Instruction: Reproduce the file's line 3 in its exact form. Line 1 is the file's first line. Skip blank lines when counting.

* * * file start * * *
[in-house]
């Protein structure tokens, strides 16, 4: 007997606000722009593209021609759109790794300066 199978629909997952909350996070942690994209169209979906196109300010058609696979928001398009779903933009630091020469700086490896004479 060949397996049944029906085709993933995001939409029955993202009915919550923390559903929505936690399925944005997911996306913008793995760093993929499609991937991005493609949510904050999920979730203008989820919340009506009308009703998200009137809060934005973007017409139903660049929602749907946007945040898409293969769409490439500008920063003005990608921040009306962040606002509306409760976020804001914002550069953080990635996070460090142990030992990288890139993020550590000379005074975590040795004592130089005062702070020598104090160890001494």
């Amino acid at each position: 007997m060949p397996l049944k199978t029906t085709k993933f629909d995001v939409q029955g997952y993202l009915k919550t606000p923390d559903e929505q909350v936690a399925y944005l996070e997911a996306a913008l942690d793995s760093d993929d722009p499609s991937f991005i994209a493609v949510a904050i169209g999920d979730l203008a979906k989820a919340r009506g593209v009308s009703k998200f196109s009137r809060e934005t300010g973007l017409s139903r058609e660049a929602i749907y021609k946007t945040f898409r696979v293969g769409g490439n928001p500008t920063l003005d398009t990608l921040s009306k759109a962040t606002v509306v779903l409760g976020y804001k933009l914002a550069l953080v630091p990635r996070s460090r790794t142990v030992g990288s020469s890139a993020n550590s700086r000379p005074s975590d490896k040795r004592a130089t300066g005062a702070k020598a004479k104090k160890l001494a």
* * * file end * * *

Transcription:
């Amino acid at each position: 007997m060949p397996l049944k199978t029906t085709k993933f629909d995001v939409q029955g997952y993202l009915k919550t606000p923390d559903e929505q909350v936690a399925y944005l996070e997911a996306a913008l942690d793995s760093d993929d722009p499609s991937f991005i994209a493609v949510a904050i169209g999920d979730l203008a979906k989820a919340r009506g593209v009308s009703k998200f196109s009137r809060e934005t300010g973007l017409s139903r058609e660049a929602i749907y021609k946007t945040f898409r696979v293969g769409g490439n928001p500008t920063l003005d398009t990608l921040s009306k759109a962040t606002v509306v779903l409760g976020y804001k933009l914002a550069l953080v630091p990635r996070s460090r790794t142990v030992g990288s020469s890139a993020n550590s700086r000379p005074s975590d490896k040795r004592a130089t300066g005062a702070k020598a004479k104090k160890l001494a």